January 2, 2023 3 min read


ACMA Reports a Doubling of Gambling Ads Complaints in 2022

The regulator has warned that current practice guidelines have failed to meet the expectations of the public as complaints have skyrocketed last year

The Australian Communications and Media Authority (ACMA) has announced that the number of complaints regarding gambling ads almost doubled in 2022, The Guardian revealed recently. The media regulator, which is an independent Commonwealth statutory authority, has also added that the number of complaints and inquiries regarding gambling advertisements has been on a steady growth trend in the last four years. 

ACMA Asking for More Restrictions 

ACMA has asked for enhanced restrictions on advertisements on Google and social media platforms like Facebook and YouTube. According to the authority, the current restrictions do not comply with the public’s expectations. ACMA, which has an Authority that is responsible for making decisions and an executive crew that supervises their work, is now looking for more power to ensure the protection of children and vulnerable members of the community.

ACMA’s submission spoke about a total of 47 complaints or inquiries regarding gambling ads in 2018-2019, with the number jumping to 120 in 2020-2021 prior to reaching almost double to 208 in 2021-2022. An additional number of 39 complaints were received in July, August, and September 2022. Part of them was sent to the broadcaster in question for a resolution, while others fell outside ACMA’s control. The complaints targeted concerns regarding “excessive” gambling ads which were broadcast at “inappropriate times” with special emphasis on family viewing times and children watching. A number of these complaints asked for a total ban on gambling advertising.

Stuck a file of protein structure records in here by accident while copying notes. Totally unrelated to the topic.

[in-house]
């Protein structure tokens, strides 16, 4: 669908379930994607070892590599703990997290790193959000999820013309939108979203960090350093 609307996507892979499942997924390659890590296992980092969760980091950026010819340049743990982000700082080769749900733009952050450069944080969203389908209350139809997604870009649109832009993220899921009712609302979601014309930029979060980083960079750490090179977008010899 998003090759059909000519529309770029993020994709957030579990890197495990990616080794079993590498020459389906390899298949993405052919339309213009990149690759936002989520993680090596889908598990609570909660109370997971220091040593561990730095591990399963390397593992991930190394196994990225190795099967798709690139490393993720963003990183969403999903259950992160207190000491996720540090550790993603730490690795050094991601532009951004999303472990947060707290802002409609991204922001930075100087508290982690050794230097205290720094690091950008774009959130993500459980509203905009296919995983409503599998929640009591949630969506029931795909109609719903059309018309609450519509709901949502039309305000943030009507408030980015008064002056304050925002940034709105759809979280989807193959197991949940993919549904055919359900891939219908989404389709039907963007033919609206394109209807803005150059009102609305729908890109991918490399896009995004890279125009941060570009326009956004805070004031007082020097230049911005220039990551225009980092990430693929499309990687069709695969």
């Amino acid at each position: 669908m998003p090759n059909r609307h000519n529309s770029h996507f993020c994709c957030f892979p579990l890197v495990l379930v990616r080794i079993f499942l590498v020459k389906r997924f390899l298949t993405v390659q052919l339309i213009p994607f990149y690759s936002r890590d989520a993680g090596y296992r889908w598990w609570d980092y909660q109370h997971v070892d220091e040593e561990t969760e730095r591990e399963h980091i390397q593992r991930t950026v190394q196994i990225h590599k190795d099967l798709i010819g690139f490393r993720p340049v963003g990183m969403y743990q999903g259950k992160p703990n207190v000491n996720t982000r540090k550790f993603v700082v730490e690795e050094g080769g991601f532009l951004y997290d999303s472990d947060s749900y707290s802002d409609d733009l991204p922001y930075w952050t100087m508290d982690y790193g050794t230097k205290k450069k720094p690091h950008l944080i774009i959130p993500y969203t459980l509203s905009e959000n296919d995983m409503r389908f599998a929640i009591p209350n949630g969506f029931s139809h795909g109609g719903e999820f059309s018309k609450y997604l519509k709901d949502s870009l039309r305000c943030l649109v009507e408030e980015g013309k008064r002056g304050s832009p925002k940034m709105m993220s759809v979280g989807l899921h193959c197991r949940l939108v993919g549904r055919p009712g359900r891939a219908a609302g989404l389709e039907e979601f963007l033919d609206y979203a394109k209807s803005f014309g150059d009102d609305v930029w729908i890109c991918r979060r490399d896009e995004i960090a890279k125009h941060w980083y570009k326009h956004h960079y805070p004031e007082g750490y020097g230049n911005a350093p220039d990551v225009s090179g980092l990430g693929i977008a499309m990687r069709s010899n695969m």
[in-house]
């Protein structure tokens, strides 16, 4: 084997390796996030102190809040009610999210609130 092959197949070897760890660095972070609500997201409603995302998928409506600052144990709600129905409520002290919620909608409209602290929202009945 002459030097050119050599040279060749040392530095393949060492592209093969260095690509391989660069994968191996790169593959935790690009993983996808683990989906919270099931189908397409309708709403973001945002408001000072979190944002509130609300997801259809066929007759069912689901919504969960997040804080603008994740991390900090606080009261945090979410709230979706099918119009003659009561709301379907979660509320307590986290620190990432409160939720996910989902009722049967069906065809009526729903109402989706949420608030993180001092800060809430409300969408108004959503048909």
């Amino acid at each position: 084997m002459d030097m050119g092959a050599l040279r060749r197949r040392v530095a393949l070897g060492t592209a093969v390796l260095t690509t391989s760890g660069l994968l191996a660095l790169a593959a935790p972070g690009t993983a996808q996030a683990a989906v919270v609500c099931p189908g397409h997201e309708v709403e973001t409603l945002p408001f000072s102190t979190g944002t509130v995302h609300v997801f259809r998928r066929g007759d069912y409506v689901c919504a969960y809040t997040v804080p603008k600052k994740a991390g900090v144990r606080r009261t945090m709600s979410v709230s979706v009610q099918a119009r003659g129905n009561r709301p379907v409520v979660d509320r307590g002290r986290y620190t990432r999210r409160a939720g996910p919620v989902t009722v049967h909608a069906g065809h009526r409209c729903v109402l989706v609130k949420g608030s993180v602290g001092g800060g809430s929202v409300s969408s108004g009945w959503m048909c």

The Community Wants Action 

In the spring of 2018, Australia’s government restricted televised sports gambling ads between 5 am and 8.30 pm. The government also banned promotions from five minutes prior to the beginning of a game to five minutes after a game has started.

While ACMA explained the restrictions were working according to the plan for broadcast media, the number of children who started to watch sports on live streaming platforms that were not subject to the same type of regulations was on the rise. ACMA’s submission to the public inquiry explained that the assessments regarding the effectiveness of rules regarding gambling ads should also consider the “changed viewing behaviors of children”.

According to Deakin University gambling expert professor Samantha Thomas, the growing number of complaints is proof that the public is looking for action. Accordingly, ACMA has asked the government to consider putting an end to the loophole that limits its capacity to regulate gambling ads on platforms like Twitch, Google, YouTube, and TikTok. For the time being, ACMA is only allowed to ban the promotion of unlicensed gambling services on websites where most of the audience is physically located in Australia.

At the end of November and in mid-December 2022, ACMA asked several internet service providers in the country to block access to a number of illegal gambling websites. 

After finishing her master's in publishing and writing, Melanie began her career as an online editor for a large gaming blog and has now transitioned over towards the iGaming industry. She helps to ensure that our news pieces are written to the highest standard possible under the guidance of senior management.

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